FEI Company, a provider of atomic-scale imaging and analysis systems, and Sematech, the global consortium of chipmakers, announced that FEI has joined Sematech’s Advanced Metrology Development Program at the College of Nanoscale Science and Engineering (CNSE) of the University at Albany, US. As a member of this program, FEI will collaborate with experts to develop high-resolution capabilities of transmission electron microscopy (TEM) analysis, with electron energy loss spectroscopy (EELS) and focused ion beam (FIB) technology to address critical needs in process development and defect analysis.
www.fei.com
www.cnse.albany.edu
www.sematech.org


Milestone for Nanoelectronics

Juni 16, 2009

In collaboration with the University of Regensburg, Germany, and Utrecht University, Netherlands, IBM scientists demonstrated the ability to measure the charge state of individual atoms using noncontact atomic force microscopy. They imaged and identified differently charged individual gold and silver atoms by measuring the tiny differences in the forces between the tip of an atomic force microscope and a charged or uncharged atom located in close proximity below it. This opens up new possibilities in the exploration of nanoscale structures and devices at the ultimate atomic and molecular limits. These results hold potential to impact a variety of fields such as molecular electronics, catalysis or photovoltaics.
www.ibm.com/us/en/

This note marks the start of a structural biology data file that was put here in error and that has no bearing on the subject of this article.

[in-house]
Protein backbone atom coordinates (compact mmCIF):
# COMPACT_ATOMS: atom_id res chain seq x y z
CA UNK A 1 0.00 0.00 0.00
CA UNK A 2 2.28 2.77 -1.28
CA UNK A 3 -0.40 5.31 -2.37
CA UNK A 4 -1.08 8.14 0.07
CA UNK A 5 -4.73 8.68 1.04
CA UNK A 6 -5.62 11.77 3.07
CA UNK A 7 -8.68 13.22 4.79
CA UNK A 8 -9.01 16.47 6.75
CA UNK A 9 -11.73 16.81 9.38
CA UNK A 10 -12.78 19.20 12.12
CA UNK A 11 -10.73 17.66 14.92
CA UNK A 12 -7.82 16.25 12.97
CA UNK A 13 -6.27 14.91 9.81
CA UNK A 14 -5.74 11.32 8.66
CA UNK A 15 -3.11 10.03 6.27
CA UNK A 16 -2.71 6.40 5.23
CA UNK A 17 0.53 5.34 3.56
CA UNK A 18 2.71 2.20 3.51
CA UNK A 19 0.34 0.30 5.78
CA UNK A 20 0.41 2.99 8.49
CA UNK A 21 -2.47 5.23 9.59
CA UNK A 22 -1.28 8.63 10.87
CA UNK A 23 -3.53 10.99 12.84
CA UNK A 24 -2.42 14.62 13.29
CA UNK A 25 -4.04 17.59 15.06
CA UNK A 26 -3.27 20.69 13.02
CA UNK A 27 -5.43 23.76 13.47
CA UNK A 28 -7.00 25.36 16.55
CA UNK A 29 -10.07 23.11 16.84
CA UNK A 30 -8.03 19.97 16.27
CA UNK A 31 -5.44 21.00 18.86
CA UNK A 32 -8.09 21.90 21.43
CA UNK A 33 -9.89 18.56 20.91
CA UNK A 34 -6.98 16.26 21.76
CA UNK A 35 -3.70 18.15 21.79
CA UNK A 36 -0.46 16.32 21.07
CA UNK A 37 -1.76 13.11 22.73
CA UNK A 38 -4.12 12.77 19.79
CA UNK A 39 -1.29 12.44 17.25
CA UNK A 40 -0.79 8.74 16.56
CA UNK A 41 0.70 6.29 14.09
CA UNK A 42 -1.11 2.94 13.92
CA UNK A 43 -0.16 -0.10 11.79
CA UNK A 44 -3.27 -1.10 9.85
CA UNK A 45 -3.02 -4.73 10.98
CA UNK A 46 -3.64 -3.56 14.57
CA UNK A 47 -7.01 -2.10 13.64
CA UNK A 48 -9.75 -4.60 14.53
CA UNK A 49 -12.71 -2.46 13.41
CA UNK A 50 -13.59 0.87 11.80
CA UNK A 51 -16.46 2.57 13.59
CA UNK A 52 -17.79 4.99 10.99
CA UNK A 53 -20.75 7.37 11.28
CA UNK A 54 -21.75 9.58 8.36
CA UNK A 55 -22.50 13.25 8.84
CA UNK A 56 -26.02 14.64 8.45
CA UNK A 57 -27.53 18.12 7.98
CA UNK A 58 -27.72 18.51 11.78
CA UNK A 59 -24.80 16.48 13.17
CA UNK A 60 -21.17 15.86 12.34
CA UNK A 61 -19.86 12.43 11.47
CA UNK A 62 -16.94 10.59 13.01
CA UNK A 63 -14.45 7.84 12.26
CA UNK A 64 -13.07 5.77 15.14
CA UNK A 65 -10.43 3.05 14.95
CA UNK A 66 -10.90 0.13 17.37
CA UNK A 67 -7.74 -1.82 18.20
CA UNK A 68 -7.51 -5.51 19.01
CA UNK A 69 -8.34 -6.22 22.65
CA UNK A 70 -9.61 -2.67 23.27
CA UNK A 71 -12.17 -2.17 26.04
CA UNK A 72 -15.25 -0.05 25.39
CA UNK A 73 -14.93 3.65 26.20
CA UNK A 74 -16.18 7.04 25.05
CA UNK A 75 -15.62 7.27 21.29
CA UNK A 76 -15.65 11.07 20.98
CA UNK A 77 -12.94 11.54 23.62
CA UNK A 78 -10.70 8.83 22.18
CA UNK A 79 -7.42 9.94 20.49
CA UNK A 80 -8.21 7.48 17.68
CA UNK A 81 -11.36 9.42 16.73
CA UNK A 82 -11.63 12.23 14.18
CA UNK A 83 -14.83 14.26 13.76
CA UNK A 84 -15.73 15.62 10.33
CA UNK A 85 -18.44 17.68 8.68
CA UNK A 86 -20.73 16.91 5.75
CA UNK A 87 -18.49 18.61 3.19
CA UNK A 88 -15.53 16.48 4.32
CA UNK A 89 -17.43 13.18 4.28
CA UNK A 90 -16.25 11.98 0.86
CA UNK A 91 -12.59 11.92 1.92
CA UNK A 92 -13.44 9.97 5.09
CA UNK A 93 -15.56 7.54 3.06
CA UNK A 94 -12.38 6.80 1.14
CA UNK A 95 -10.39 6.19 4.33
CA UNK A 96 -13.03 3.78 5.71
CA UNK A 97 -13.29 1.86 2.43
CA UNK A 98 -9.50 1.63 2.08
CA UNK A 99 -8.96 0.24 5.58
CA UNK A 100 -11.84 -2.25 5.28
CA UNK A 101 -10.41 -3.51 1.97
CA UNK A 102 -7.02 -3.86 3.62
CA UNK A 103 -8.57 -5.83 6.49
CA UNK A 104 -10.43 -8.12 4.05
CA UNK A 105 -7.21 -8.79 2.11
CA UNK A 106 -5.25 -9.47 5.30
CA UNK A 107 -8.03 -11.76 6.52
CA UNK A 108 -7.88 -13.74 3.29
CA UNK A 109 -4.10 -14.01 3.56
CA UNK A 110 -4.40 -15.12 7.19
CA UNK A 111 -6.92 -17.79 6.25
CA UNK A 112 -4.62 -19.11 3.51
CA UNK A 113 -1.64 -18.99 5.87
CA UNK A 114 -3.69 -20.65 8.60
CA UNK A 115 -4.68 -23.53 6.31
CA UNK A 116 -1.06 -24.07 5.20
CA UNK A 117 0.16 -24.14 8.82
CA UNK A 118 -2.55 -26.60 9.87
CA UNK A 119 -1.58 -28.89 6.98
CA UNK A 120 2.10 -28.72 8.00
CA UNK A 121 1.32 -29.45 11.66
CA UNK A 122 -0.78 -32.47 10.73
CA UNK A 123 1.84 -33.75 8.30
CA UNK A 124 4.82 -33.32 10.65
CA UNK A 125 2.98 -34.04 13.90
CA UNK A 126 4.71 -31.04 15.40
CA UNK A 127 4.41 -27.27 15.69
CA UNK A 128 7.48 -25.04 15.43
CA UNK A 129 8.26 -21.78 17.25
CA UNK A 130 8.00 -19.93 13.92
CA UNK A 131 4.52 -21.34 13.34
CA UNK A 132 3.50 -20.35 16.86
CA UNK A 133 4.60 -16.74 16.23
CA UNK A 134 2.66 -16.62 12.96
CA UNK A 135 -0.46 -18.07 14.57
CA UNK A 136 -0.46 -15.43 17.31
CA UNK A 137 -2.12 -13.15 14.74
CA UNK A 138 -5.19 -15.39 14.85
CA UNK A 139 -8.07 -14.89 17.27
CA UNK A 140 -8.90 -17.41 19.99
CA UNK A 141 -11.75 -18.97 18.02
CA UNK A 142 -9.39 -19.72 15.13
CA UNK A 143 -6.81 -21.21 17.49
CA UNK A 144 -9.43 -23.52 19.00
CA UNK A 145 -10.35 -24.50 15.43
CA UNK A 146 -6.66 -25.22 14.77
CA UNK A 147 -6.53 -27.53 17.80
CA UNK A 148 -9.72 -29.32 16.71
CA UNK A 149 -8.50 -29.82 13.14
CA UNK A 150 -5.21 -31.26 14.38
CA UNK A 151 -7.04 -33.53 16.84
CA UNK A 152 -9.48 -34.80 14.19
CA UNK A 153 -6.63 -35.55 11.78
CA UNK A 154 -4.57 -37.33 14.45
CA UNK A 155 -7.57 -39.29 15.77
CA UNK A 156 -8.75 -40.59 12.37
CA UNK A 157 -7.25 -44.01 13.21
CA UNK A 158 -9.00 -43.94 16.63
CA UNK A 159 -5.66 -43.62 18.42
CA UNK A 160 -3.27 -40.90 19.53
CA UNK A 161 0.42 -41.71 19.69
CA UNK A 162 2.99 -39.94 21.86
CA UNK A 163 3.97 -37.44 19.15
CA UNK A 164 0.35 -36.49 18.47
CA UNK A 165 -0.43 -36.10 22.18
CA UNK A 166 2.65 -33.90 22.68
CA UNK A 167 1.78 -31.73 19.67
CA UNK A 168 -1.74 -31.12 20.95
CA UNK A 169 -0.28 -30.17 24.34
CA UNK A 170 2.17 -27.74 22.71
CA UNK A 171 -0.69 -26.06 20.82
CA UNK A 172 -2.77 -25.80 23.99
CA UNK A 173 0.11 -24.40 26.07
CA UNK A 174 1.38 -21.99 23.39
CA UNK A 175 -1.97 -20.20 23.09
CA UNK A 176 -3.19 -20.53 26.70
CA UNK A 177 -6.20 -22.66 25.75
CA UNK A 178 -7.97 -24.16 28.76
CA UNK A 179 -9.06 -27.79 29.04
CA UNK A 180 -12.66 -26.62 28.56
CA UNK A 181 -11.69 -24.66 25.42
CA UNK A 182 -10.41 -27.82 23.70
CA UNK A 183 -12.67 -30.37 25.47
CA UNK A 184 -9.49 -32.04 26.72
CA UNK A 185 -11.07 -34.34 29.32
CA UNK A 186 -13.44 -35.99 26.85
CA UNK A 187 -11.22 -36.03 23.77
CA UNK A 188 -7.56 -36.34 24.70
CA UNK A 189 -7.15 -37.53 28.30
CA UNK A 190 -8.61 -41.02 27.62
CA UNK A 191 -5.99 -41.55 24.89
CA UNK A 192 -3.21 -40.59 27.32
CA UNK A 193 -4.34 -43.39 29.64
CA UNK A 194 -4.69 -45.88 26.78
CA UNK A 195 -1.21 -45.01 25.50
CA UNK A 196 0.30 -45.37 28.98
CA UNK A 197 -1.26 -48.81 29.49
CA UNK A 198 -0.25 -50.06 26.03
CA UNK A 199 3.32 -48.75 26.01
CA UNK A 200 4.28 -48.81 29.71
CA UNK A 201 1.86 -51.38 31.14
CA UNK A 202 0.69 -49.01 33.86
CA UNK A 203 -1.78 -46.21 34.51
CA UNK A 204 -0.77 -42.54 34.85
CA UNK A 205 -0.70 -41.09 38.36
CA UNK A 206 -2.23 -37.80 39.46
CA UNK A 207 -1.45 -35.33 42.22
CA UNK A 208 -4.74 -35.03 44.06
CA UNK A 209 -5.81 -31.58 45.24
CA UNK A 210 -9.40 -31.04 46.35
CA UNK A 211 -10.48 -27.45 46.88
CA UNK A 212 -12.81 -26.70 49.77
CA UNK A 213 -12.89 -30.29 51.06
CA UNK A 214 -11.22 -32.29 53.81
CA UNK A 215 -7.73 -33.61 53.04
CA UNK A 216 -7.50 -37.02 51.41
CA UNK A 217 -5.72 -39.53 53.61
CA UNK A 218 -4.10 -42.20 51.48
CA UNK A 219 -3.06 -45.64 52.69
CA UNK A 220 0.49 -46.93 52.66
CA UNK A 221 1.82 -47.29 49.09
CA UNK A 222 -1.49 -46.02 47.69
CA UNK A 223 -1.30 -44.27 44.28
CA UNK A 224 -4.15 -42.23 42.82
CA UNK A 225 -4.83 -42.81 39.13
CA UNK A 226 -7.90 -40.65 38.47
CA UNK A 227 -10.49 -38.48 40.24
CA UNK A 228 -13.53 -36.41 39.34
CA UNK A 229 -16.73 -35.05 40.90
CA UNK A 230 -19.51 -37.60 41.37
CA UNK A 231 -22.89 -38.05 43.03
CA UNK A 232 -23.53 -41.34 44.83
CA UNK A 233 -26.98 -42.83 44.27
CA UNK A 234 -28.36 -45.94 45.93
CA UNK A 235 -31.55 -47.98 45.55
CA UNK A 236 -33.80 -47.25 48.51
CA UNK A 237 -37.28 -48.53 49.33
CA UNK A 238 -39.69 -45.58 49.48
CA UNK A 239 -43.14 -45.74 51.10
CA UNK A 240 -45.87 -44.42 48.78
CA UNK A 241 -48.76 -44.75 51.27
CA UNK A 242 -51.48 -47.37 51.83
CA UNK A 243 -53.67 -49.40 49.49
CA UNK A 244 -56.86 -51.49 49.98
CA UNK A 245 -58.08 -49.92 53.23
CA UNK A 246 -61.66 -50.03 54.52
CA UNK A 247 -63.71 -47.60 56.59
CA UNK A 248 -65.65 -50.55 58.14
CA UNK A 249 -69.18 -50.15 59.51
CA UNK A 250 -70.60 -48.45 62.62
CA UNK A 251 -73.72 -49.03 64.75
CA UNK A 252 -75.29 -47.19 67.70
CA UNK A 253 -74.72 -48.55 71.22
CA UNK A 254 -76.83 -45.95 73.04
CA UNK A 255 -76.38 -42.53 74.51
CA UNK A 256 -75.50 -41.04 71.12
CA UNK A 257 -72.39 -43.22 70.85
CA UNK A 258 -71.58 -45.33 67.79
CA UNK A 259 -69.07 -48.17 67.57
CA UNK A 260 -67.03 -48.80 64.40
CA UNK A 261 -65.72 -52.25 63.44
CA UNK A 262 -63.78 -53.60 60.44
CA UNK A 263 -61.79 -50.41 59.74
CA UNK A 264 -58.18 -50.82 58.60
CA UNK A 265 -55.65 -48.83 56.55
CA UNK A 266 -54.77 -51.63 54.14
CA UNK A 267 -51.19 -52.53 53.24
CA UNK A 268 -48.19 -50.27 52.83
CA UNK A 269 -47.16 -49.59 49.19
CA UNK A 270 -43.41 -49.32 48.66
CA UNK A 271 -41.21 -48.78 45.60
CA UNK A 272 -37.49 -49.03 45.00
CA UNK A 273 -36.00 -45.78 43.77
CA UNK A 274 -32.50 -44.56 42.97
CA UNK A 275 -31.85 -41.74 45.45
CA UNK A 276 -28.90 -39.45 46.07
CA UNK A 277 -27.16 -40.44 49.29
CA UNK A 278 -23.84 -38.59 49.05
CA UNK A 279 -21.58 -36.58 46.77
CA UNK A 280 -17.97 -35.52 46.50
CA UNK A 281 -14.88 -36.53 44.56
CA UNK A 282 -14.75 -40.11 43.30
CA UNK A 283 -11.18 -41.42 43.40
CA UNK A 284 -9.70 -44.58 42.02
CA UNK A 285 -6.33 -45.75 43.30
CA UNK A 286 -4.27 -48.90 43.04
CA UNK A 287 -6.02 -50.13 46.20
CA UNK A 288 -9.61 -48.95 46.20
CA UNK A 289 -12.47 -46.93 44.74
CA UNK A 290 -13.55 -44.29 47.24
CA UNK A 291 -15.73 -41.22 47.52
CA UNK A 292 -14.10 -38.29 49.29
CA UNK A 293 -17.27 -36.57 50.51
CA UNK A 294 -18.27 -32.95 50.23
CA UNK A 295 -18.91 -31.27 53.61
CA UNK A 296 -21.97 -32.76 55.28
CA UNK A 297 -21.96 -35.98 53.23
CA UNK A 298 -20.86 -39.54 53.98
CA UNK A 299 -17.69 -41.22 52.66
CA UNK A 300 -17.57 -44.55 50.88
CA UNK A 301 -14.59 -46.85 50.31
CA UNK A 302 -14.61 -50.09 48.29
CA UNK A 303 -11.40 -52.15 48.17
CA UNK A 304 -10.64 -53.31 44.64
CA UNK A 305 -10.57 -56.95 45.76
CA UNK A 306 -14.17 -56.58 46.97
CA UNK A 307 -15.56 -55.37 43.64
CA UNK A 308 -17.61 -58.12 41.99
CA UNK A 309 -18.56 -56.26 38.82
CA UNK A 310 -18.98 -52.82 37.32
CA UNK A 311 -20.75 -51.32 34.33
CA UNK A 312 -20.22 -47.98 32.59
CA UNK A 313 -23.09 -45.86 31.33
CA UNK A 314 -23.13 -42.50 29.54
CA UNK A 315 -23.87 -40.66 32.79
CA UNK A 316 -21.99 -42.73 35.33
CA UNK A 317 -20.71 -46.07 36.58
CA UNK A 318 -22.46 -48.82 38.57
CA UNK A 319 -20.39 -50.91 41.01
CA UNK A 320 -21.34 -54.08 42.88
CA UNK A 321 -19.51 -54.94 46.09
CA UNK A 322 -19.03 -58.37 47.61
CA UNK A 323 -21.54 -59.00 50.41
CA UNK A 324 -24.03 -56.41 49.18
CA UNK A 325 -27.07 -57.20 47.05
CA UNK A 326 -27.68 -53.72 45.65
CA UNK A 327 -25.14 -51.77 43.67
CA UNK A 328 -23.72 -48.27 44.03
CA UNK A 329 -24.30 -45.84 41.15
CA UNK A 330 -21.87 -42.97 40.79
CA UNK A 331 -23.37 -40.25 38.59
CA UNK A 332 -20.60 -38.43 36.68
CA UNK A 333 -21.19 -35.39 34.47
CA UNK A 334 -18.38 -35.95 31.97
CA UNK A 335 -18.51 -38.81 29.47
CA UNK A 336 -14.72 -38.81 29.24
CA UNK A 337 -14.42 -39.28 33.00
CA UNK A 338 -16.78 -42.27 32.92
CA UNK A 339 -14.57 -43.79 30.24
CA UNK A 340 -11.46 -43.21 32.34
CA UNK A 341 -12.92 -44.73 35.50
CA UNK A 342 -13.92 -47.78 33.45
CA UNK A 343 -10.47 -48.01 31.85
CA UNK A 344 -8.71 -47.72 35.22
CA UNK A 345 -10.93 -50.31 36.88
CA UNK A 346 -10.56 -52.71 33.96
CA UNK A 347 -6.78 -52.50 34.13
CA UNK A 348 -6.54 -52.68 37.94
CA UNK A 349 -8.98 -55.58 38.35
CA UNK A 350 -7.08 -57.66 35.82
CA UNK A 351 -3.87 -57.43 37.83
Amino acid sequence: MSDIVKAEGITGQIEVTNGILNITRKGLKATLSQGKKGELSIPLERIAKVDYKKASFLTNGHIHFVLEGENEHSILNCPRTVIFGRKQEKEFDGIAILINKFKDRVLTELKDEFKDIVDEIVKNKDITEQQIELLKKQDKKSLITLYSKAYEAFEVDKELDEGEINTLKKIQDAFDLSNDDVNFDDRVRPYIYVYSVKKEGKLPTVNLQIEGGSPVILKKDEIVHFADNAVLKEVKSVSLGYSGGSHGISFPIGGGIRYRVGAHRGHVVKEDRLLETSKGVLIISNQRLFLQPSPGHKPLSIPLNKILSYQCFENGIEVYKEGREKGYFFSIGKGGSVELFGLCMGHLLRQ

International Nanoscience Conference

Februar 16, 2009

Veeco Instruments has announced it will host the seventh „Seeing at the Nanoscale“ conference at the University of California, Santa Barbara (UCSB), July 28-31, 2009. The conference provides a forum for academic and industrial scientists to share information and exchange ideas on advanced nanotechnology topics, ranging from novel imaging approaches and unique material characterization to combining atomic force microscopy (AFM) with other technologies, such as confocal microscopy and raman spectroscopy. This year there is also a special session on emerging AFM markets, such as energy generation, storage and conservation.
www.veeco.com/nanoconference
www.ucsb.edu


London Travel in Miniature

Februar 12, 2009

Researchers at Bio Nano Consulting (BNC), London, UK, have produced a miniaturized version of the London tube map, measuring only 2×3 mm. The map was etched using lasers by Dr Richard Winkle, a BNC researcher at Imperial College London, whilst testing the capabilities of a laser micromachining system. The ‚London Nanotube‘ was aptly named as nanotubes are an essential building block for nanotechnology. Dr Mike Fisher, business development director of BNC commented, „This version of the London Nanotube is not strictly on the nanoscale. We believe we can shrink the tube map another 100 times, making it invisible to the naked eye.“
www.bio-nano-consulting.com
www.imperial.ac.uk

The London Nanotube

The London Nanotube